It would seem that green spaces are only part of the story when it comes to urban design and health. Beautiful buildings also rate highly according to a study in the UK. However, beautiful landscapes need to be enjoyed by the whole population. But we still have architects thinking of children, disability inclusion, and ageing as a ‘tacked on’ afterthought or special add-on feature. Architecture and health go together.
Obvious ramps and rails detract from the look of the building for everyone. People who need them don’t like the look either. Beauty is lost when a place excludes and is inaccessible.
The Sourceable article by Steve Hansen explains how beautiful architecture positively affects health. Based on research findings, green space did not always gain top spot with residents in urban areas. Being green does not necessarily make it “scenic”. The research involved participants viewing photographs of open space and buildings and rating them as scenic or un-scenic. The conclusion is that “scenic-ness” is more important to health than just being green.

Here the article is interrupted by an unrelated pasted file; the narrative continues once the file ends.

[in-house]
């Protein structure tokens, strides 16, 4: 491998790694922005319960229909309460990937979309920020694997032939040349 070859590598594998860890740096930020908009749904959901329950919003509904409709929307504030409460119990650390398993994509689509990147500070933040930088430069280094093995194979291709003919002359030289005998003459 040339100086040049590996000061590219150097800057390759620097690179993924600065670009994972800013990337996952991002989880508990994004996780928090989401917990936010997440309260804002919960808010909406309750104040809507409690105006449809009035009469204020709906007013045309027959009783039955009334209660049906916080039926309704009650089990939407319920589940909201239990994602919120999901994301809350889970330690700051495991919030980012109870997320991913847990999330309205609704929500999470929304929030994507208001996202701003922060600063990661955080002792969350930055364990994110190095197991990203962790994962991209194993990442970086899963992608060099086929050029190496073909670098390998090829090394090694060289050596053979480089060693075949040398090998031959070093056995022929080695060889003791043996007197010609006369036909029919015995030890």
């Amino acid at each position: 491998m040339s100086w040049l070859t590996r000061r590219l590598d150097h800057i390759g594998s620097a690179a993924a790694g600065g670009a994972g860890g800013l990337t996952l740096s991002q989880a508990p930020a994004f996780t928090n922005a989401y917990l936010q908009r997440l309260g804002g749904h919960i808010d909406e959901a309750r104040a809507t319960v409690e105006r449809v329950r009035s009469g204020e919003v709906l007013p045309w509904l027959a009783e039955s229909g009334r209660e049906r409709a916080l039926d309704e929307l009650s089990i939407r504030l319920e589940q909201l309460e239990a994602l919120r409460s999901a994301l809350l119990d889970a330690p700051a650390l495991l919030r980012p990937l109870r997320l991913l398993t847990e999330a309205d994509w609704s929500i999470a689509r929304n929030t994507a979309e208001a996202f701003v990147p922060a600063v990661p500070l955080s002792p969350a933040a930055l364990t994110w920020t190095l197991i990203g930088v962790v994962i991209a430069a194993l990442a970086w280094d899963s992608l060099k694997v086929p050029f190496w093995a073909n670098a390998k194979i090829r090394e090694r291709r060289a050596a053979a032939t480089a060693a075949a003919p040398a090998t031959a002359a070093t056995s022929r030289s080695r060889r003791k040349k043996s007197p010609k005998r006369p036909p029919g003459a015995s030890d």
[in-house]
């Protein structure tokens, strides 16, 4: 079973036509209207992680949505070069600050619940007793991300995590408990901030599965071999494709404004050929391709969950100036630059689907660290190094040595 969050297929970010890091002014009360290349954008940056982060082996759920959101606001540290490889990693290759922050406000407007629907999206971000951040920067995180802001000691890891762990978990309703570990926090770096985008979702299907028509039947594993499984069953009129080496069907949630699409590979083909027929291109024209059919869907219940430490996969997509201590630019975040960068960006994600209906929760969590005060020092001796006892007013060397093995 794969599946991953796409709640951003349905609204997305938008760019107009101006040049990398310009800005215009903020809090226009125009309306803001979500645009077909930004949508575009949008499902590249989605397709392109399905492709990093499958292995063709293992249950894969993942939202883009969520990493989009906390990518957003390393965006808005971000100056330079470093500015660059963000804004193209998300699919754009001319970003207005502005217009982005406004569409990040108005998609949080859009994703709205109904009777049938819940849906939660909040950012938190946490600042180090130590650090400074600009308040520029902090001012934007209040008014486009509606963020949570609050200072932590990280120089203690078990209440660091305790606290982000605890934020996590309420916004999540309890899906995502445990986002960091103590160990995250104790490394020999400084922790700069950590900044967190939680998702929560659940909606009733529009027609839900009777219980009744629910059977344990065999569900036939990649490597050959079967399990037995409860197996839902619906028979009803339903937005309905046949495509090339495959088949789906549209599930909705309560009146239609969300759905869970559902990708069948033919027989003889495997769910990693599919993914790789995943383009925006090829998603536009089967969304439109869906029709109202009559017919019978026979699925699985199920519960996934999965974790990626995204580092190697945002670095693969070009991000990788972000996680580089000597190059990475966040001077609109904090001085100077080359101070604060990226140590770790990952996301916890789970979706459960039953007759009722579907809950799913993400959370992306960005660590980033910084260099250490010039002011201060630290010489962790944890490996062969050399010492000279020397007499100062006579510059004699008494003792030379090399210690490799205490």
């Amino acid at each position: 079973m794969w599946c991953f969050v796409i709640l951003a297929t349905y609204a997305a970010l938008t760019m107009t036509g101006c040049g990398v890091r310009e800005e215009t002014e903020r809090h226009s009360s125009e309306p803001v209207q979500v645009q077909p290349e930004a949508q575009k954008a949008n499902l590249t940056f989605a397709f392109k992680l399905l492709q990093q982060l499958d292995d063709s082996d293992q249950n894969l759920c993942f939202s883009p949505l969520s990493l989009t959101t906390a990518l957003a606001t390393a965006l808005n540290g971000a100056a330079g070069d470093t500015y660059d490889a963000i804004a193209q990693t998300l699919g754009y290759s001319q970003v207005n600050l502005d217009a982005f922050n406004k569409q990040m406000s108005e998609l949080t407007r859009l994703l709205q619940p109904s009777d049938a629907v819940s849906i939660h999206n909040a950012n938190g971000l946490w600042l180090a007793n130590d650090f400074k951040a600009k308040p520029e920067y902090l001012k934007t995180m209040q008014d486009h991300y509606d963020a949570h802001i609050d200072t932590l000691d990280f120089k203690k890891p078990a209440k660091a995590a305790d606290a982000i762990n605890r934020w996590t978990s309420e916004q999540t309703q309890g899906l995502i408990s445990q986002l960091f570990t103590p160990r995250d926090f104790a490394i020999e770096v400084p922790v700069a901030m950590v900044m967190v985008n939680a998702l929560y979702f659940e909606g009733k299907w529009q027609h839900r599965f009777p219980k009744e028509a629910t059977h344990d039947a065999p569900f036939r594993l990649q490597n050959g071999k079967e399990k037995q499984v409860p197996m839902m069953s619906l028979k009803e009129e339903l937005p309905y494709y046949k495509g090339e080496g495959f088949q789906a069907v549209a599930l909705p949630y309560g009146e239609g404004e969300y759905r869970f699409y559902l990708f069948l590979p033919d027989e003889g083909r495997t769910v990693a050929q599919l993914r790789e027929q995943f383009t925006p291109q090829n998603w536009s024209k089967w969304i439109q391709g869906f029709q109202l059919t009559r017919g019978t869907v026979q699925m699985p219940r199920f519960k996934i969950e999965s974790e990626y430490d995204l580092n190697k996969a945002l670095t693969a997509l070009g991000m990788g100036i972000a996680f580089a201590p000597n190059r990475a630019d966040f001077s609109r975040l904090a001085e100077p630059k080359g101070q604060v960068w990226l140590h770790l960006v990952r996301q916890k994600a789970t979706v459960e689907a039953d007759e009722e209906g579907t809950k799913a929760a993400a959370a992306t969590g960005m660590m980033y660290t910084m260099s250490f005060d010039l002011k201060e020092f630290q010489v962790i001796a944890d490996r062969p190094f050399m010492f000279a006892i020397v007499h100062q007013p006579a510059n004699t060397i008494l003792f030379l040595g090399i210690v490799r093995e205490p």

Architecture built to heal
Hospitals and and health facilities are supposed to make us well, but are they designed with healing in mind? Michael Murphy’s TED talk critiques the design of spaces for healing. He asks, “if hospitals are making people sicker, where are the architects and designers to help us build and design hospitals that allow us to heal?” Michael’s talk begins with how his father’s illness caused him to study architecture.
Watch the 15 minute video in the link below. A transcript is also available: